Long-time activist Gar Alperovitz has an interesting article in The Nation about the emerging structure of "The New-Economy Movement.," a mostly uncoordinated group of non-profits companies and foundations, and citizen co-operatives, that have explicitly rejected the central tenet of modern Anglo-American capitalism that the profit motive reigns supreme. These are new, and some old, "institutions whose priorities are broader than those that typically flow from the corporate emphasis on the bottom line."
Among groups mentioned are the The American Sustainable Business Council, an alliance of 150,000 business professionals and thirty business organizations, whose "members are “triple bottom line” companies and social enterprises committed to the environment and social outcomes as well as profits"; the Business Alliance for Local Living Economies (BALLE); and Mondragon, one of the largest and most successful cooperative enterprises in the world, based in the Basque region of Spain, with almost 100,000 workers.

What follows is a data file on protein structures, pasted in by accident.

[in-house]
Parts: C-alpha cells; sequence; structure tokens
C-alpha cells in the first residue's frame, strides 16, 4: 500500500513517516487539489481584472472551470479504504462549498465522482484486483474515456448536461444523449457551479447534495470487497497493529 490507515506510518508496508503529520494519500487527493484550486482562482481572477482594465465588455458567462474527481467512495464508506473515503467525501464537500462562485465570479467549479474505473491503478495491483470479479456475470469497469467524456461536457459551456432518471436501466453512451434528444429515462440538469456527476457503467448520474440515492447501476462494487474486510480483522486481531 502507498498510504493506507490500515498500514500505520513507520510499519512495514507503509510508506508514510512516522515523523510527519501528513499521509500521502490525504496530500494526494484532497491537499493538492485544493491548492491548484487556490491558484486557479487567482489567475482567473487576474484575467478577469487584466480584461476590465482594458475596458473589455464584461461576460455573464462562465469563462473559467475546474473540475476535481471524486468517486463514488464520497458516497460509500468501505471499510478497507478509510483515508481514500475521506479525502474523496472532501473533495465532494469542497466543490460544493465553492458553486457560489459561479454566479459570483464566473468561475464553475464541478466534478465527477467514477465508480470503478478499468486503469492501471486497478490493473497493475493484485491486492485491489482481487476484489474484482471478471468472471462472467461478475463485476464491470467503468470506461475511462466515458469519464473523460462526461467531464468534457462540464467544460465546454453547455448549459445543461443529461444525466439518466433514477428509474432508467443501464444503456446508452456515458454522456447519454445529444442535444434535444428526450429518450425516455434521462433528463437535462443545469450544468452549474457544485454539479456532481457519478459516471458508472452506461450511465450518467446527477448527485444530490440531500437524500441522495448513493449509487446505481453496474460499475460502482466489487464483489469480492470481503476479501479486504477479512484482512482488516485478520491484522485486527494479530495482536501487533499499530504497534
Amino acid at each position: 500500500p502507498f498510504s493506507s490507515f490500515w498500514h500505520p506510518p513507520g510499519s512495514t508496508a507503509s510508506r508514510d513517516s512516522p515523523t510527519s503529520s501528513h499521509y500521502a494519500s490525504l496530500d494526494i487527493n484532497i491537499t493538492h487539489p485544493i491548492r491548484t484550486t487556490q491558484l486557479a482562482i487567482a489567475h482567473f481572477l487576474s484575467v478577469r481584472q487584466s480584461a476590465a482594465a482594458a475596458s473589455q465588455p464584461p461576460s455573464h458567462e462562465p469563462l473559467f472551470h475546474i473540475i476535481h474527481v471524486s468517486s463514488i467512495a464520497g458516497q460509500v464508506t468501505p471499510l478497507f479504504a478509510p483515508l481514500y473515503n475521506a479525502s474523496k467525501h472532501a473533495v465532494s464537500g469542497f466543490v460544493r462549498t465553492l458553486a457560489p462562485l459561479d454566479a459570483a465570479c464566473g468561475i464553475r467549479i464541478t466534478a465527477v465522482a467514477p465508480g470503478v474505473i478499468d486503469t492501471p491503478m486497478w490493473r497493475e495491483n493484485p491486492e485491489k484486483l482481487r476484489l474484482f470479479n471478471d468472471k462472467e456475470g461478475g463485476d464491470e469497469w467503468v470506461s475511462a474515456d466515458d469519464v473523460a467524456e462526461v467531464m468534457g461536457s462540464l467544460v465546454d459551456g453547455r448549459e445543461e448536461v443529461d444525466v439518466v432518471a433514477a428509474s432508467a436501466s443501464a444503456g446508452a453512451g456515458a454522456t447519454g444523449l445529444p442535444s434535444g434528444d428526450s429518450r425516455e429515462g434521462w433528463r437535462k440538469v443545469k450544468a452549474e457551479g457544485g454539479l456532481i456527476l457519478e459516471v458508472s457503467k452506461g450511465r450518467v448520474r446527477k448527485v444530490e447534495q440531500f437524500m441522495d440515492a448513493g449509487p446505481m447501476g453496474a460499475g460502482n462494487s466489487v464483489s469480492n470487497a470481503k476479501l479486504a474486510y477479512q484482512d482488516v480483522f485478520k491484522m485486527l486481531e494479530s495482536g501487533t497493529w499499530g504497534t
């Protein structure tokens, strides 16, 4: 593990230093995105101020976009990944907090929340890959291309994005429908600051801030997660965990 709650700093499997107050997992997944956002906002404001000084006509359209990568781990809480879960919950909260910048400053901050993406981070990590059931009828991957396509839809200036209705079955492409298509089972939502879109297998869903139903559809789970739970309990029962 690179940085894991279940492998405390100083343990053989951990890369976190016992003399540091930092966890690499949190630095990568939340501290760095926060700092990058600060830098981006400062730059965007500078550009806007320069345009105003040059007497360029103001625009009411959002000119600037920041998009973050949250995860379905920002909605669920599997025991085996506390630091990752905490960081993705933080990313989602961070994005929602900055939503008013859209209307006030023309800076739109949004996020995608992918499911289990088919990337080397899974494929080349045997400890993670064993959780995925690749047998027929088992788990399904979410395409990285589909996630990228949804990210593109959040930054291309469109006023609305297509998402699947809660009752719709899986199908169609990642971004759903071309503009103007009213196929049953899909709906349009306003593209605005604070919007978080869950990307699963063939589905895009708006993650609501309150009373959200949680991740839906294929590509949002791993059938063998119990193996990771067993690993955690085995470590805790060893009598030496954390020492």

Alperovitz notes that these types of organizations are signs of a growing realization that our current economic system is not sustainable. The financial and economic crisis of the past three years has forced more and more people to question the basic principles of Anglo-American capitalism and its over-weening emphasis on profit.